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Transitional fossil



Transitional fossils are the fossilized remains of transitional forms of life that illustrate an evolutionary transition. They can be identified by their retention of certain primitive (plesiomorphic) traits in comparison with their more derived relatives, as they are defined in the study of cladistics. "Missing link" is a popular term for transitional forms. Numerous examples exist, including those of primates and early humans.

According to modern evolutionary theory, all populations of organisms are in transition and a "transitional form" is a recognition of a form that vividly represents a particular evolutionary stage.

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These diagrams plot the set of Hominin species known to science as of a given year. Each species is plotted as a box showing the range of cranial capacities for specimens of that species, and the range of dates at which specimens appear in the fossil record. The sequence of diagrams shows how an apparent "missing link" or gap between species in the fossil record may become filled as more fossil discoveries are made.

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Transitional fossils and the theory of evolution

In 1859, when Charles Darwin's The Origin of Species was first published, the fossil record was poorly known, and the lack of transitional fossils was an objection to the theory of evolution; Darwin stressed that this lack was the most formidable obstacle to his theory. However, the discovery of Archaeopteryx two years later was seen as strong support for Darwin's theory of common descent. Many more transitional fossils have been discovered since then, and estimates based on the observed fossil density of various rock formations indicate that billions of such fossils exist for the reptile/mammal transition in particular (see Evidence of common descent). Currently, some gaps remain in the fossil record but most scientists accept that the rarity of fossils means that many extinct animals will always remain unknown. Those who oppose the theory of evolution point to a purported lack of transitional fossils as evidence that the theory of evolution is unproven.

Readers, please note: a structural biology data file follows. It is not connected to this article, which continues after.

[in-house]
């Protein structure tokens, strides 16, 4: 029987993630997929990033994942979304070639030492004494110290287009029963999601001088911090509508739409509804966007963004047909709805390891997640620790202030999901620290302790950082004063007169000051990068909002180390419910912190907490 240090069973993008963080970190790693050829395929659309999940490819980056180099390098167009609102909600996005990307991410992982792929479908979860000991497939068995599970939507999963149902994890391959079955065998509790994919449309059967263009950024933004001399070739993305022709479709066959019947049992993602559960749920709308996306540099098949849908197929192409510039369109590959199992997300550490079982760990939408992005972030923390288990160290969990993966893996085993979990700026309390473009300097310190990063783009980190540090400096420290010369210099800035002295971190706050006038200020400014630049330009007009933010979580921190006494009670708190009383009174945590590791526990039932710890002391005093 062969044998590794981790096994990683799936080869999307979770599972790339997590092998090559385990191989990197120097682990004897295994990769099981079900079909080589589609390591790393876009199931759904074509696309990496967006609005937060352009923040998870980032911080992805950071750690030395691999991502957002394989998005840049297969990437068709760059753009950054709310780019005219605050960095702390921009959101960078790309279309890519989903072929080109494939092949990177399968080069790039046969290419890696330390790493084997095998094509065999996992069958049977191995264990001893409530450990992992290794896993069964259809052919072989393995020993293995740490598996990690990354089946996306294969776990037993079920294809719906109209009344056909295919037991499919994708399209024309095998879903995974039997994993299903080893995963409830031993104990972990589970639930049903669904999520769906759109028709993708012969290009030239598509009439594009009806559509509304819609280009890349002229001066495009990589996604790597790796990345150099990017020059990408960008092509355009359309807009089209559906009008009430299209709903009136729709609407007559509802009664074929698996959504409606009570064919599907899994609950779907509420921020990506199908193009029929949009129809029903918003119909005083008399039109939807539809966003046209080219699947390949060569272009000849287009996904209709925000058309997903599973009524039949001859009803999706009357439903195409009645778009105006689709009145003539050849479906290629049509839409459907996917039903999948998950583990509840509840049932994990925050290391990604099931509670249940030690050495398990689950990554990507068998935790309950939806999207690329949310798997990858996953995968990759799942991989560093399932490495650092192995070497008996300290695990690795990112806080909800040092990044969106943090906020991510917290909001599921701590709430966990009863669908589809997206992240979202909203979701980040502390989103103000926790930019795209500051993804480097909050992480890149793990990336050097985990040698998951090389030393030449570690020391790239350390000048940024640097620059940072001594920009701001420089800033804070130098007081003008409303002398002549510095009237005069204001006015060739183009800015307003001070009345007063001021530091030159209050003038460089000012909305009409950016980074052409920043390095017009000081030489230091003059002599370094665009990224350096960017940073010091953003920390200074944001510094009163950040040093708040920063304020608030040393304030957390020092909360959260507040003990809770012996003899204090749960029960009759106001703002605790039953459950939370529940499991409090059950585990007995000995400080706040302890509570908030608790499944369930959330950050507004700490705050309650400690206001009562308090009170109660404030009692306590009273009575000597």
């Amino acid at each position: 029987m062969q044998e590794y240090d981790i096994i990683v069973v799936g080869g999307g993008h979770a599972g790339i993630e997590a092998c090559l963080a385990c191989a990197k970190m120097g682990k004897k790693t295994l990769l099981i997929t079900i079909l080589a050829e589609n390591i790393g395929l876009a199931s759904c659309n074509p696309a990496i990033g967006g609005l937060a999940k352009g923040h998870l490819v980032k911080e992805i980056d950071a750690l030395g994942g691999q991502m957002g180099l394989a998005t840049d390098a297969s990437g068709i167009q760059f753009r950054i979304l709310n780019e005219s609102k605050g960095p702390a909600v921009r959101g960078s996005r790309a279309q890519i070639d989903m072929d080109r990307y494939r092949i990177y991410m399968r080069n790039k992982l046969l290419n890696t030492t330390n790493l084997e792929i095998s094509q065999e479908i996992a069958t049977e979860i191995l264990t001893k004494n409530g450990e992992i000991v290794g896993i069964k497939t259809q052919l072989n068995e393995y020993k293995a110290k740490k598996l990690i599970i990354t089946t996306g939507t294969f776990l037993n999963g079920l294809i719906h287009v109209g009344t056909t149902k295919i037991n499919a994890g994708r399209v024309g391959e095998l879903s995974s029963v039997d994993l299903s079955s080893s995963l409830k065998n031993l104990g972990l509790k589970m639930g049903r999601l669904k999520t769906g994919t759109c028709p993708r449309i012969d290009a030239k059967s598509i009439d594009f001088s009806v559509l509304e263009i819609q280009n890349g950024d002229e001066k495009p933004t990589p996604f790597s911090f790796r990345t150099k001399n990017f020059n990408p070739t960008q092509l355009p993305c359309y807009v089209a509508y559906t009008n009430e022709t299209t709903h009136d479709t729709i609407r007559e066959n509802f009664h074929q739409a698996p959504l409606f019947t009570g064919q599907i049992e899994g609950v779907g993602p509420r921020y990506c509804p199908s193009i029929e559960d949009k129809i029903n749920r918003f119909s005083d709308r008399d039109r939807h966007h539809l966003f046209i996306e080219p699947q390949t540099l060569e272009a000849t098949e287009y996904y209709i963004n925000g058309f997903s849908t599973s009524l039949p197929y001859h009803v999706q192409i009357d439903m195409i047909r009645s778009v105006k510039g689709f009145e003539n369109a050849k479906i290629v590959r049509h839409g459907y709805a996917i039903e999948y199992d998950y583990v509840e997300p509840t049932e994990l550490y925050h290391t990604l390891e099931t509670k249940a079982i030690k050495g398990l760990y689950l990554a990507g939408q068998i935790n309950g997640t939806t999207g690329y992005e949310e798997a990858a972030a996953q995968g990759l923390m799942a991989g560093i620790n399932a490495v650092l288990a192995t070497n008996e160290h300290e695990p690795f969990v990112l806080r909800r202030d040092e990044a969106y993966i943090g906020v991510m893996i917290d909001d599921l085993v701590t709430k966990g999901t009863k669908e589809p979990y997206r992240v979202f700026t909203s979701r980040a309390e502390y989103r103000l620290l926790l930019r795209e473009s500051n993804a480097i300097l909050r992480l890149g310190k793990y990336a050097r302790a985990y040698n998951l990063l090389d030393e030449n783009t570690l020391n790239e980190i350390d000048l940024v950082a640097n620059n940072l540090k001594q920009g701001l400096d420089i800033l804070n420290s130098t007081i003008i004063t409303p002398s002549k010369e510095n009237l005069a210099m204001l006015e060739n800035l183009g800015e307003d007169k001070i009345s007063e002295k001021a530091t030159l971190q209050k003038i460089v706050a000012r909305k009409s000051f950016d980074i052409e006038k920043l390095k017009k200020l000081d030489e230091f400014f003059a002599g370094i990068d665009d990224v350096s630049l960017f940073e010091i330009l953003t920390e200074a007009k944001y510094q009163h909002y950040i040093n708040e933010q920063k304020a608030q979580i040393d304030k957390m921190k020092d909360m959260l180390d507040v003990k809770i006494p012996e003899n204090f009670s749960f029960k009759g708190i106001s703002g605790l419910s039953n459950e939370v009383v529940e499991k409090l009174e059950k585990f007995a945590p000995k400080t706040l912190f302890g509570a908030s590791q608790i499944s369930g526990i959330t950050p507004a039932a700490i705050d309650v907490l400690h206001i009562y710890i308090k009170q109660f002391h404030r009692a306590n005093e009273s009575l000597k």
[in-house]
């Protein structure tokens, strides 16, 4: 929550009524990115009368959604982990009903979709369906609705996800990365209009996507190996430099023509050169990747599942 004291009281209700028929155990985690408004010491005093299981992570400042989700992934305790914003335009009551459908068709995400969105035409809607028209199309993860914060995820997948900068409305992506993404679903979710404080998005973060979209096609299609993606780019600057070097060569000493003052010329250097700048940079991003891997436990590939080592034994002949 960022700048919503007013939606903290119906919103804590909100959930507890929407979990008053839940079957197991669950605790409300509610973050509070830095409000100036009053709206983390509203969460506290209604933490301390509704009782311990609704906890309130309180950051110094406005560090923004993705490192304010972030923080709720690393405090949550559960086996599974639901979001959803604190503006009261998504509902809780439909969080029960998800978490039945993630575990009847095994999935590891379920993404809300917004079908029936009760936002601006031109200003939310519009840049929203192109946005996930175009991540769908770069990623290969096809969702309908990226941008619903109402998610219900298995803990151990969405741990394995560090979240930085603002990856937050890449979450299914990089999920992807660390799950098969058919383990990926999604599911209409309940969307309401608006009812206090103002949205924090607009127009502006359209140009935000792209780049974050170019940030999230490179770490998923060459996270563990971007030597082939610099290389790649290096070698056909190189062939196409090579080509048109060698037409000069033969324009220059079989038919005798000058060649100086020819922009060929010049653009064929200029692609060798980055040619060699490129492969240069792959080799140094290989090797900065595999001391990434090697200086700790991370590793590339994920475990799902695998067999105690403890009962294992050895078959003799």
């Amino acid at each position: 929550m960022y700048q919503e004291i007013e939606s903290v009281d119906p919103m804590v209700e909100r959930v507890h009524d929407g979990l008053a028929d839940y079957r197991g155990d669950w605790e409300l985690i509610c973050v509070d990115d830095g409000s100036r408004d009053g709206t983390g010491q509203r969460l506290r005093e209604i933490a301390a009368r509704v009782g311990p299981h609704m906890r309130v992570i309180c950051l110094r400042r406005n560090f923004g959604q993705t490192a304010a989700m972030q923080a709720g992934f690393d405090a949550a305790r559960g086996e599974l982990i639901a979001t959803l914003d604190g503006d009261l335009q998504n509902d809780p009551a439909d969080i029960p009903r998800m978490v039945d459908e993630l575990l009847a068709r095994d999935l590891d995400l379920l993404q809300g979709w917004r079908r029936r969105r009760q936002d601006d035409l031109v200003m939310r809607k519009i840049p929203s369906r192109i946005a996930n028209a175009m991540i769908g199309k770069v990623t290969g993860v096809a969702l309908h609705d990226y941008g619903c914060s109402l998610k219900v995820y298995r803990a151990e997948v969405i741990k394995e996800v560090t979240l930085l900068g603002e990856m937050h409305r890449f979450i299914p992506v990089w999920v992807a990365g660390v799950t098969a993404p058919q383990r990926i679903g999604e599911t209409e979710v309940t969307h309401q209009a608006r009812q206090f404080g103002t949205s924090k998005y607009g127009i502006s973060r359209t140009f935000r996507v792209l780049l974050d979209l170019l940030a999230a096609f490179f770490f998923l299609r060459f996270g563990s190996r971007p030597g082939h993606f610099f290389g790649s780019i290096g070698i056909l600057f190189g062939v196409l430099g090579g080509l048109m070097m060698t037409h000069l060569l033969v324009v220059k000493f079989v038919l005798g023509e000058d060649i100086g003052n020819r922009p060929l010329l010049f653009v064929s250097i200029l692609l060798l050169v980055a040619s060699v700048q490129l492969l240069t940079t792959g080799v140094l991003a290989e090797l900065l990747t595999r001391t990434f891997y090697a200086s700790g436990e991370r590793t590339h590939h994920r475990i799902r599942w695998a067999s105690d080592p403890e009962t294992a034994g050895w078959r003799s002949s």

Examples of transitional fossils

Main article: Evolution of the horse

Though the evolution of the horse and its relatives, as Othniel Charles Marsh assembled surviving fossils in his reconstruction of the evolution of horses in the form of a single, consistently developing lineage with many "transitional" types, is often cited as a family tree with a number of clear transitional fossils, modern cladistics gives a different, multi-stemmed shrublike picture, with multiple innovations and many dead ends. Other specimens cited as transitional forms include the "walking whale" Ambulocetus, the recently-discovered lobe-finned fish Tiktaalik and various hominids considered to be proto-humans.

Transitional forms and cladistics

Before the general acceptance of cladistics in paleontology, evolutionary trees were often drawn as the emerging of one group from another. The transitional forms were placed at the borders of these. With the establishment of cladistic methods, relationships are now strictly expressed in so-called cladograms, illustrating the branching of the evolutionary lineages.

The different so-called 'natural' or 'monophyletic' groups form nested units that do not overlap. Within cladistics there is thus no longer a transition between established groups, but a differentiation that occurs within groups, represented as a branching in the cladogram. In this context, transitional organisms can be conceptualized as representing early examples on the different branches of a cladogram, lying between a particular branching point and the "crown-group", i.e. the most-derived group, which is placed at the end of a lineage.

Transitional forms vs. 'intermediate' forms

The terms 'transitional' and 'intermediate' are for the most part used as synonyms; however, a distinction between the two can be made: